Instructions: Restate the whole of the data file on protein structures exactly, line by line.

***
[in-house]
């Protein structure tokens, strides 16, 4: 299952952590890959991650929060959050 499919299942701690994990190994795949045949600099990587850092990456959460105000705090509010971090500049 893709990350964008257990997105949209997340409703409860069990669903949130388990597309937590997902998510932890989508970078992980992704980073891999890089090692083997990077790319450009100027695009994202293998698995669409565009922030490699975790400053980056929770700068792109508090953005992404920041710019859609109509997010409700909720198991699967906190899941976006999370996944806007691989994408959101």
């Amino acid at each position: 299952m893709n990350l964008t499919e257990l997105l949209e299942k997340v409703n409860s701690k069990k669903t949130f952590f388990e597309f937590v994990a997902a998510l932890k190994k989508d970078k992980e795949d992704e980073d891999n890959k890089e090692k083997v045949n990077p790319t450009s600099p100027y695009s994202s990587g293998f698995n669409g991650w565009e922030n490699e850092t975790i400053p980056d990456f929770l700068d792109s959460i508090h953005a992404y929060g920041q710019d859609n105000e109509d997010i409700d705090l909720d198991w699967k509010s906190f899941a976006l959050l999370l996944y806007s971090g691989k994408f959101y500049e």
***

[in-house]
């Protein structure tokens, strides 16, 4: 299952952590890959991650929060959050 499919299942701690994990190994795949045949600099990587850092990456959460105000705090509010971090500049 893709990350964008257990997105949209997340409703409860069990669903949130388990597309937590997902998510932890989508970078992980992704980073891999890089090692083997990077790319450009100027695009994202293998698995669409565009922030490699975790400053980056929770700068792109508090953005992404920041710019859609109509997010409700909720198991699967906190899941976006999370996944806007691989994408959101």
């Amino acid at each position: 299952m893709n990350l964008t499919e257990l997105l949209e299942k997340v409703n409860s701690k069990k669903t949130f952590f388990e597309f937590v994990a997902a998510l932890k190994k989508d970078k992980e795949d992704e980073d891999n890959k890089e090692k083997v045949n990077p790319t450009s600099p100027y695009s994202s990587g293998f698995n669409g991650w565009e922030n490699e850092t975790i400053p980056d990456f929770l700068d792109s959460i508090h953005a992404y929060g920041q710019d859609n105000e109509d997010i409700d705090l909720d198991w699967k509010s906190f899941a976006l959050l999370l996944y806007s971090g691989k994408f959101y500049e």